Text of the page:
By Kirk Deeter
I appreciate fine art. I encourage creative expression. I write about things that promote tourism, almost every day. And I think the Arkansas River in the Colorado high country is worth visiting.
Yet, for the life of me, I cannot understand how the artist Christo’s proposed “Over the River” project makes any sense at all.
In a very brief nutshell, Christo plans to hang several miles of fabric material over the Arkansas River. Christo has accomplished many interesting nature-meets-landscape art projects, from drapes in New York’s Central Park, to encasing the German Parliament building in fabric, to a curtain across Rifle Gap in Colorado (which lasted less than two days before the wind blew it away, though those of us who fish that area still see the 40-year remnants of the project).
My gut reaction to his latest proposed plan is, “How vain?” How dare anyone attempt to “beautify” what’s already there? It seems to me that God/Nature or whatever you feel inclined to understand has already created a magnificent landscape that is more visually spectacular, more honest and real, than anything any artist might improve, augment, or comment on, even for a short span. Why would we trade the “what is,” for a concept, or a statement?
The apparent answer is dollars, plain and simple. And the Colorado Division of Parks and Wildlife, the Bureau of Land Management, and others, have rolled over and given their blessing to this project, in the name of tourism. But that tourism doesn’t necessarily equate to fly fishing tourism.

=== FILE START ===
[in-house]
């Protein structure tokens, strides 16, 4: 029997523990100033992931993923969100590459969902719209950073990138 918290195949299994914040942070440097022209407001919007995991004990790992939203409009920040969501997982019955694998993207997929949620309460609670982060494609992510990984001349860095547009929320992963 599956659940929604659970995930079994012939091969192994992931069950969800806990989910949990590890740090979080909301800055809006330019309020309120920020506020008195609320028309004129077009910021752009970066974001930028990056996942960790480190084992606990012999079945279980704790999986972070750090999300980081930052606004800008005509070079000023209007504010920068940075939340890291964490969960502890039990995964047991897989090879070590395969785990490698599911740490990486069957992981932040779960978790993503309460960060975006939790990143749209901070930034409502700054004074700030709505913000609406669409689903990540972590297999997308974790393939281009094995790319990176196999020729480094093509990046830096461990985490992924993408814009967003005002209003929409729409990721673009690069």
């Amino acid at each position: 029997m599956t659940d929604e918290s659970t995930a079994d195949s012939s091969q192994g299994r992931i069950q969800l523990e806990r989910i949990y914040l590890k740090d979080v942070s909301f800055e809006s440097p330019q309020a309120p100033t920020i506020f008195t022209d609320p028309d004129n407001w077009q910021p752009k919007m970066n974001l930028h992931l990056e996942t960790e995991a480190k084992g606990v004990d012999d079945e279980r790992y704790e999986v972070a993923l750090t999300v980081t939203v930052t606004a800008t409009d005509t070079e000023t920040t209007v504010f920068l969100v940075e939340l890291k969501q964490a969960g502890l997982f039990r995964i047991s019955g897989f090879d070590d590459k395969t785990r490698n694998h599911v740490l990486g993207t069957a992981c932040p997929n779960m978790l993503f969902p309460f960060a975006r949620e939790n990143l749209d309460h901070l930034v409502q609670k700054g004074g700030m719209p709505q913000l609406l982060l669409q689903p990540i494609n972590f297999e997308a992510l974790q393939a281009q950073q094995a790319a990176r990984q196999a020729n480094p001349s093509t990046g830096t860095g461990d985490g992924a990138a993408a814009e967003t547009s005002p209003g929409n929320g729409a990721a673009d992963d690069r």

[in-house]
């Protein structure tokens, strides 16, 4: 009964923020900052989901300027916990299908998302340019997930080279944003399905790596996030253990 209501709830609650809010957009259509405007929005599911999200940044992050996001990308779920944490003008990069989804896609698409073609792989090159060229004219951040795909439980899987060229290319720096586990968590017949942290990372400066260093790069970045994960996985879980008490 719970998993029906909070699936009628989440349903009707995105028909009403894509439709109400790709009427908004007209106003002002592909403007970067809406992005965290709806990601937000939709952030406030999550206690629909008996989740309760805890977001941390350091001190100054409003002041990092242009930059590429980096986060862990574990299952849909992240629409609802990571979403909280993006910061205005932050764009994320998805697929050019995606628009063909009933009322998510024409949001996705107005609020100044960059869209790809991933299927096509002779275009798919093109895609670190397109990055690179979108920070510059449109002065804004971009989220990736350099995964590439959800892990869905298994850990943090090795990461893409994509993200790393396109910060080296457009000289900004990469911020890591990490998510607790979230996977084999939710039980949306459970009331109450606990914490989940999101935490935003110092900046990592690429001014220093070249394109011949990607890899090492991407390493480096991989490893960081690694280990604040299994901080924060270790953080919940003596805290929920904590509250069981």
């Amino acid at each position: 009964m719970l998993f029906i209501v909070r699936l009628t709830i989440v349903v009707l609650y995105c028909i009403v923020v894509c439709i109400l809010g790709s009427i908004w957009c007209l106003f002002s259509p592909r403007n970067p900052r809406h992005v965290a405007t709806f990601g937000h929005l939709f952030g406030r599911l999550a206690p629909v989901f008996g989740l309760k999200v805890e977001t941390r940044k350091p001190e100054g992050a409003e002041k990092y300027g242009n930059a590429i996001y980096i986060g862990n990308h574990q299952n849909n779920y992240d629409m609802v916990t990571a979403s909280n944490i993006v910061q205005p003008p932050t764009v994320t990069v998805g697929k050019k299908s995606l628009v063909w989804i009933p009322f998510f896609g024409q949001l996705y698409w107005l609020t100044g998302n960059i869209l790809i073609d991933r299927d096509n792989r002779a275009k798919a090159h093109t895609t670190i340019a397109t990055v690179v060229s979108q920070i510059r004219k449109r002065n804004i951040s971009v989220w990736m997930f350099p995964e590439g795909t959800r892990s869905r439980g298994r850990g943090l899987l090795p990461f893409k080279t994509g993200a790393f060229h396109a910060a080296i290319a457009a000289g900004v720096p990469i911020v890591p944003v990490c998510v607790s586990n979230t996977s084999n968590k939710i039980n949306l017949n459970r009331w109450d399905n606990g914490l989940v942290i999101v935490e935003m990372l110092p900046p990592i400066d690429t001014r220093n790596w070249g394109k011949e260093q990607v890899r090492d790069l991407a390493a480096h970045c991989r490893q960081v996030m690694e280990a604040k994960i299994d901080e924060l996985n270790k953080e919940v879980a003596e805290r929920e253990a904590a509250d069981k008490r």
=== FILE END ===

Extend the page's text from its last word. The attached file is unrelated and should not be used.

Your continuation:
Yes indeed, the project will fill hotel rooms, sell T-shirts, and send cups of latte running over. But the fact of the matter is that this art project will also entail massive machinery, over 9,000 drilled holes (as anchor spots) in an environmentally sensitive canyon. When this project is a postcard memory and a notch on Christo’s artistic belt, I fear the negative effects may still remain.
Okay, maybe the hung canvas will create a constant shade, and maybe those epic Arkansas River caddis will hatch uncontrollably as a result. I doubt it. My partner Tim Romano, who holds a fine arts degree, admitted he’d like to row his raft under the drapes, just to see it (but, as an angler, he also said he would never trade that possibility for the “what is” in that canyon he already enjoys). What most in the fishing know forecast is dust and sediment in the river, and much more that will deplete the fishery and landscape. They see gawker traffic, and impacts that will crush fly shops and other businesses.
Rod Patch of Ark Anglers said: “The fact that this project has come as far as it has blows my mind. No longer do I consider Colorado Parks and Wildlife or the Bureau of Land Management to be resource managers. Instead, they are resource brokers, and in this case they are risking what is already a gem for something else.”
I sum it up by saying that if this were a natural gas development project that threatened to pincushion this river corridor in the name of profit, more people would be upset. In fact, many of those people who wear environmental concern on their sleeves would already be hopping mad, but for the fact that this project is planned in the name of “art” rather than energy. Philosophically, it’s apples and oranges, but in Colorado fishing reality, it’s all the same.